dur.42 mins. HD | 5:1 surround
dur.35 mins. HD | 5:1 surround
dur.11 mins. HD | stereo
Mr Chance said he had believed it was intentional (2005)
dur.10 mins. 16mm tranferred to DVD | stereo
Façade re-transmits some of the flawed utopias and polarised theories suggested by Sergei Eisenstein's unmade film 'The Glass House' into a fantastical vision of contemporary glass architecture far removed from its egalitarian origins. Shot in a green screen television studio the action takes place in the non-spaces it describes conflating archive footage of plate glass manufacture with architectural 'walkthroughs' of never-to-be-built glass buildings. Narrated by TV news anchor Julia Somerville Façade casts 'glass' as a transparent subject rendered slowly opaque by the language it engenders.
Working with a production film crew and architectural visualisation specialists Miller Hare, Façade's production process implements the tools and hierarchical systems associated with corporate media production in order to reveal the constituent parts of that system.
Façade was commissioned by Arts Council England through Film London Artists' Moving Image Network, Whitstable Biennale and Futurecity, with co-support from the BFI National Archive, National Glass Centre, Miller Hare, Pilkington Group Ltd and Foggo Associates.
Screenings | Exhibitions:
>> Whitstable Biennale (2010)
>> South London Gallery (2010)
>> Whitechapel Gallery (2011)
>> National Glass Centre (2011)
>> Artprojx, Armoury show, SVA Theatre, New York (2011)
>> Loop Festival Barcelona (2011)
>> Recollect, Wysing Arts Centre (2012)
>> Grimshaw Architects, LFA (2012)
Language and property crumble in an exploration of the impact of coastal erosion on the people and landscape of North Norfolk. Concentrating on the small villages of Walcott and Cley next the Sea, the film combines interviews, field recordings and archive footage.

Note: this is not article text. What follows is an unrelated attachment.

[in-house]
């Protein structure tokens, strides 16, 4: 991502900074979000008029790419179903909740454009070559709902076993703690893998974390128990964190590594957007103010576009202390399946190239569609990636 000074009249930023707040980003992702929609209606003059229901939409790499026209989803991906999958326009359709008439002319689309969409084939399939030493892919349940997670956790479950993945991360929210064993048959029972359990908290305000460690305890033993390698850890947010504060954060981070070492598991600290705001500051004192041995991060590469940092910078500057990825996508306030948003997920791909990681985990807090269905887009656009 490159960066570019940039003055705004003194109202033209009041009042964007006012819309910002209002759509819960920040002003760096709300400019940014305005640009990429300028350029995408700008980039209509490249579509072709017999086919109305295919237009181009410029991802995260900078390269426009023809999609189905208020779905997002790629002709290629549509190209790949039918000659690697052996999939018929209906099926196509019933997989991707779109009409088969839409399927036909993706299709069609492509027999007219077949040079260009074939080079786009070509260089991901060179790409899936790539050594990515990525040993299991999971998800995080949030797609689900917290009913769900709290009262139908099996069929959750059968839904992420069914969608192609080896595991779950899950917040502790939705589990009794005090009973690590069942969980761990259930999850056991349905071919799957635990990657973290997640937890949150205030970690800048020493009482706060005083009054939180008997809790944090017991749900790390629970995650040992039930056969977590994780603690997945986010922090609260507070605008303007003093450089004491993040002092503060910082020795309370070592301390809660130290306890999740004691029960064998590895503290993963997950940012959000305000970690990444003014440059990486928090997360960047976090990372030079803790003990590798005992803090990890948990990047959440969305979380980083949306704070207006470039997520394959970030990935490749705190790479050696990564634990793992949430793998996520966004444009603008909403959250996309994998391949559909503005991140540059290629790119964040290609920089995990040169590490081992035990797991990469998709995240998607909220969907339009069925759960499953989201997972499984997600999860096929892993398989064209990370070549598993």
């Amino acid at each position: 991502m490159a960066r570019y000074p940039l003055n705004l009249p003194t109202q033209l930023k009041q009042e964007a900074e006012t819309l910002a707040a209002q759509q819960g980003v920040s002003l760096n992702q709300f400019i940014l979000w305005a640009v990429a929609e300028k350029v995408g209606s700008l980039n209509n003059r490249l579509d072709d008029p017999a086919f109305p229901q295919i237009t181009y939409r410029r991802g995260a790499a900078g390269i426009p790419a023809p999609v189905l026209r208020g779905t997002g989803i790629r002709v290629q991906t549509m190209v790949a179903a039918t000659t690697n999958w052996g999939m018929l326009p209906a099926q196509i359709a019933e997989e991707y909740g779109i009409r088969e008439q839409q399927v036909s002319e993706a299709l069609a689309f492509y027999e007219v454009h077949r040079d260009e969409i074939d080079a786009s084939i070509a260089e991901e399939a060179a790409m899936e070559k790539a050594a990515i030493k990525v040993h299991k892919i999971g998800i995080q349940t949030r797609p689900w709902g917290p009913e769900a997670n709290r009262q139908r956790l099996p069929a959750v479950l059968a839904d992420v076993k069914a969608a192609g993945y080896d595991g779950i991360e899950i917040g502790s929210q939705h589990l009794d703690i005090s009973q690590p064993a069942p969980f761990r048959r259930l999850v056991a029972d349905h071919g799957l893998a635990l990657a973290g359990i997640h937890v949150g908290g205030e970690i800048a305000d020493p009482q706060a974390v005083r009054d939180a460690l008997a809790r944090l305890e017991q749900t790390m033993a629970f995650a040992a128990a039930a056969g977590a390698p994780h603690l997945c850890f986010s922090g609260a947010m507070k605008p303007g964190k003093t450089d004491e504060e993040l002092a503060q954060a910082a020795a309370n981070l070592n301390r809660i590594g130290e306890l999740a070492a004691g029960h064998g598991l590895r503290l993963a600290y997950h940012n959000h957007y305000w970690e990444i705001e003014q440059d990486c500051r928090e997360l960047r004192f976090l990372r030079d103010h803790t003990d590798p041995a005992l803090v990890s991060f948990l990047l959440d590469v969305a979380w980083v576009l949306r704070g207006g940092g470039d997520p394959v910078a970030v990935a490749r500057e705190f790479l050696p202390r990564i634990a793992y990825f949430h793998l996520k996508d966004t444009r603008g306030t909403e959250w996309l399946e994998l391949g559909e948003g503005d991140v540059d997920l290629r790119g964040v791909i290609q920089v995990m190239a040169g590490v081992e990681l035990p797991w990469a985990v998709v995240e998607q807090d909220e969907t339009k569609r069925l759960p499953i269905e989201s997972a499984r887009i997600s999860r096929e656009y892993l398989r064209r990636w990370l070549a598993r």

Features a specially commissioned soundtrack by Alexander Tucker.
Wordland was produced by Cityprojects with funding from Arts Council England and The Elephant Trust.
Screenings | Exhibitions:>> Aldeburgh Music Festival, Suffolk (2013)
>> Film & Video, The Russian Club, London (2010) (pdf)
Peninsula Arts, Plymouth (2009)
Aurora Film Festival, Norwich (2008)
Walcott Village Hall (2008)
Outpost Gallery (2008)
Cley Village Hall (2008)
City Projects (2008)
LUX Event at the Arclola Theatre (2008)
A single column from the newspaper The South London Press in 1887 is filmed as it is spooled through a Microfilm reader on fast forward and randomly stopped on a short segment of text every few seconds. At each stoppage a short section of the text is read out by a voiceover artist.
Microfilm reader was made during a residency at Lambeth Archives funded by Arts Council England.
A single screen video captures Soprano singer Germain Lewis of the Lydians Choir holding a single vibrato note at a redundant Omega tracking station in Trinidad. The tracking station is one of eight that were built and together formed the worlds first Global Navigation System. Decommissioned in 1977 the Omega system used longwave radio transmitters instead of satellites, which are the foundation of current GPS.
Omega was made during an International Artists Residency at Carribean Cultural Association (CCA) in Trinidad, funded by Arts Council England and Triangle Trust.
Screenings | Exhibitions:
275 thumbnail images collected from an internet search for ‘paradise’ played at 25 f.p.s.
City Art Centre, Edinburgh (2004)
Sainsbury's Centre for Visual Arts, Norwich (2003)
Hayward Gallery touring show 'Incommunicado' (2003-04) curated by Margot Heller. Artists in the exhibition were: Angus Fairhurst, Bruce Nauman, Chen Zhen, Christian Marclay, Erika Tan, Francesca Woodman, Hirsch Perlman, Jiri Kolar, Lawrence Weiner, Mona Hatoum, Omer Fast, Pavel Büchler, Phil Coy, Samuel Beckett and Marin Karmitz, Smith/Stewart.
In 2010 Eleven seconds of paradise was remade out of a curiosity to see how paradise had changed. Eleven seconds of paradise (2010) was exhited at Russian Club; Phil Coy & Yuko Shiraishi together with Eleven seconds of paradise (2000) and as part of the online exhibition: Digitalis (2011).
A structuralist take on the process of digital and non-linear editing. The video takes a 3.5 second section of a passing train and loops it. With every new loop a single frame is removed so that the speed of the train appears to steadily increase. The process continues until only one frame remains and the video ends.